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Response to “Postoperative atrial fibrillation after thoracic surgery: addressing risk factors and outcomes”—a letter to the Editor

To the Editor,

We are writing in response to the article “Postoperative atrial fibrillation after thoracic surgery (PoAF): risk factors and outcome” by Valentina et al., published on September 21, 2023. Firstly, I would like to commend the authors for their insightful research on assessing the risk factors for and the consequences of PoAF in patients undergoing thoracic surgery for lung cancer antecedent to the COVID-19 pandemic, also allowing at least 12 months of follow-up.

PoAF, in fact, due to its close temporal correlation with the surgical intervention, is an event triggered by surgery-induced stress, usually self-limiting and transitory [1]. PoAF is relatively frequent after thoracic surgery, although its incidence is lower on average (10–20%) compared to cardiac surgery due to the better cardiac status of non-cardiac surgical patients [2].

The article published by Valentina et al. [3] provides a well-organized and systematic approach that advanced age and open surgery are independently associated with an increased risk of PoAF in lung cancer surgery and left atrial enlargement association. The study mentions previous research, showing other risk factors, such as male gender, history of heart disease, more advanced cancer stages, postoperative serum potassium, and transfusions.

While the study by Valentina et al. provides significant data through analysis, showcasing the multifactorial dependence, it could have included diverse populations and lifestyles. This would have helped to assess and treat people according to their specific requirements. Additionally, the paper could have discussed post-discharge risk in patients and any complications that might occur beyond the mean follow-up period. Rena et al. demonstrated that the vast majority of PoAF resolved after hospital release, while in a study by Amar et al., 50% of episodes of PoAF spontaneously converted to sinus rhythm in less than 24 h [4].

While the study claims an absence of echocardiogram details of the patient to be used for studies, there is significance of such findings to understand outcomes. Hence, despite the prevalence of a strong correlation between echocardiogram findings, the size and function of the left atrium have been studied but without ECG data. A positive correlation was found between PoAF and LA maximal volume, atrial pre-contraction volume, active stroke volume, expansion index, and volume index. Studies also showed a negative correlation between the LA total emptying fraction and the LA passive ejection fraction. Hu et al. analyzed changes with transesophageal echocardiography and found that Global Longitudinal Strain (GLS;T2) and Atrial Global Longitudinal Strain (AGLS%) were independent predictors of PoAF [1].

I highly appreciate that the authors provided substantial data and subsequent discussions, including univariable (p = 0.08) and multivariable analysis of age (OR 1.089 per year, 95% CI 1.039–1.141, p < 0.001) and open surgery (OR 2.07 vs. VATS, 95% CI 1.0–4.29, p = 0.047) [3]. However, future studies and meta-analyses are required to gain further clarity on these intriguing results.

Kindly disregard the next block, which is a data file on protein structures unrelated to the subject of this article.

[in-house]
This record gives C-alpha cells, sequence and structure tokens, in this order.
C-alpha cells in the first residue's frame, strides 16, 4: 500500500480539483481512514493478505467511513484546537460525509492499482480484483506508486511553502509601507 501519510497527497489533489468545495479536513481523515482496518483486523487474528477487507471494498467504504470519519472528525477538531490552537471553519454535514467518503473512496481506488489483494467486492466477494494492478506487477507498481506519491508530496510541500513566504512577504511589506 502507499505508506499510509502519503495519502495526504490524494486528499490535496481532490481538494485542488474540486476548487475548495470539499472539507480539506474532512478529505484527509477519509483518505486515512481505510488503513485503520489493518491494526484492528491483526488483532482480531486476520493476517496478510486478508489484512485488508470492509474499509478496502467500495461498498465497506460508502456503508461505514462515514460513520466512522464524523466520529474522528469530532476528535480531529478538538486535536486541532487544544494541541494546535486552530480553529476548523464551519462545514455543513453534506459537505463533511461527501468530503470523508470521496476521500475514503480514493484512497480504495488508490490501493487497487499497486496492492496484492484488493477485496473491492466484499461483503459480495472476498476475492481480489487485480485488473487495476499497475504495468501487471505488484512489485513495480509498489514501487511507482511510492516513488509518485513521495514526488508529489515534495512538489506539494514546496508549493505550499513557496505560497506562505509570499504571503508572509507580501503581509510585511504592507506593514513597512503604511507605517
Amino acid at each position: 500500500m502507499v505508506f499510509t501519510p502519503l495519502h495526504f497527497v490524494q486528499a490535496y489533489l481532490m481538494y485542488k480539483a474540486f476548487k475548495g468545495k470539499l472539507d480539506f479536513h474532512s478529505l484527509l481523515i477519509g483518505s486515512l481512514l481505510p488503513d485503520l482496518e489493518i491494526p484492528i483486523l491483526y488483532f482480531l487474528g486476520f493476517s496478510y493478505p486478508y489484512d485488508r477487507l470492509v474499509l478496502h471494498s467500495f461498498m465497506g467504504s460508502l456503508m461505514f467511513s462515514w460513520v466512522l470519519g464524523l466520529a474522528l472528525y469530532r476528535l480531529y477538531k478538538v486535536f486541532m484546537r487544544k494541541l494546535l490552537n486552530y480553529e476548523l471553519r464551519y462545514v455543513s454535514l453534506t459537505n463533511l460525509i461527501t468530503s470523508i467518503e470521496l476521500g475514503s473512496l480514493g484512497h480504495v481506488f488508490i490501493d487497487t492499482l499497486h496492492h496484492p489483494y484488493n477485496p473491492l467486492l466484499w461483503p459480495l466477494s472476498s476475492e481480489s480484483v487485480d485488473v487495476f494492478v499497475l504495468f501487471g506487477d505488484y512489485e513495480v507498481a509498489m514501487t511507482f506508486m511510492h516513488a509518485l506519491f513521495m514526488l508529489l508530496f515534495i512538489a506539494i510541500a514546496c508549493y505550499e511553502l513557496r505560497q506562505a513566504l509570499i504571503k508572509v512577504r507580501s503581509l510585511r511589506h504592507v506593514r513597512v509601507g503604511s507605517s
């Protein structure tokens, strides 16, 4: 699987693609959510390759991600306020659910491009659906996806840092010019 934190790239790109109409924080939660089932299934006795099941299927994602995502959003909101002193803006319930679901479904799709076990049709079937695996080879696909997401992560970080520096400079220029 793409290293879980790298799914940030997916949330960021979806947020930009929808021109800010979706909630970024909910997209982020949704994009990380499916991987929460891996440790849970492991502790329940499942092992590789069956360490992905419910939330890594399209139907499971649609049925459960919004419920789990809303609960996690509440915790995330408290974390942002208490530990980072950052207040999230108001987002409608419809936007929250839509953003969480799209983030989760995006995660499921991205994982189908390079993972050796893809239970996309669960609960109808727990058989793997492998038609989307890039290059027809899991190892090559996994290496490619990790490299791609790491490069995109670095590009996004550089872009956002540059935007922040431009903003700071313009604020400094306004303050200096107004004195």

The findings of this study contribute to our understanding of PoAF consequent of thoracic surgery and have implications for clinical practice. I believe that this research will stimulate further investigations and discussions within the thoracic surgery community.

Thank you for considering this Letter to the Editor for publication. We appreciate the opportunity to contribute to the scientific discourse surrounding PoAF management.

Availability of data and materials

Not applicable.

Abbreviations

PoAF:

Post-operative atrial fibrillation

LA:

Left atrium

GLS:

Global longitudinal strain

AGLS:

Atrial Global longitudinal strain

ECG:

Echocardiogram

References

  1. Semeraro GC, Meroni CA, Cipolla CM, Cardinale DM (2021) Atrial fibrillation after lung cancer surgery: prediction, prevention and anticoagulation management. Cancers 13:4012

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  2. Dobrev D, Aguilar M, Heijman J, Guichard J-B, Nattel S (2019) Postoperative atrial fibrillation: mechanisms, manifestations and management. Nat Rev Cardiol 16:417–436

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  3. Scheggi V, Menale S, Marcucci R et al (2023) Postoperative atrial fibrillation after thoracic surgery (PoAF): risk factors and outcome. Cardiothorac Surg 31:18

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  4. Fabiani I, Colombo A, Bacchiani G, Cipolla CM, Cardinale DM (2019) Incidence, management, prevention and outcome of post-operative atrial fibrillation in thoracic surgical oncology. J Clin Med 9(1):37

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Correspondence to Kanakath Sanvi.

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Sanvi, K., Kaur, R. Response to “Postoperative atrial fibrillation after thoracic surgery: addressing risk factors and outcomes”—a letter to the Editor. Cardiothorac Surg 31, 25 (2023). https://doi.org/10.1186/s43057-023-00116-8

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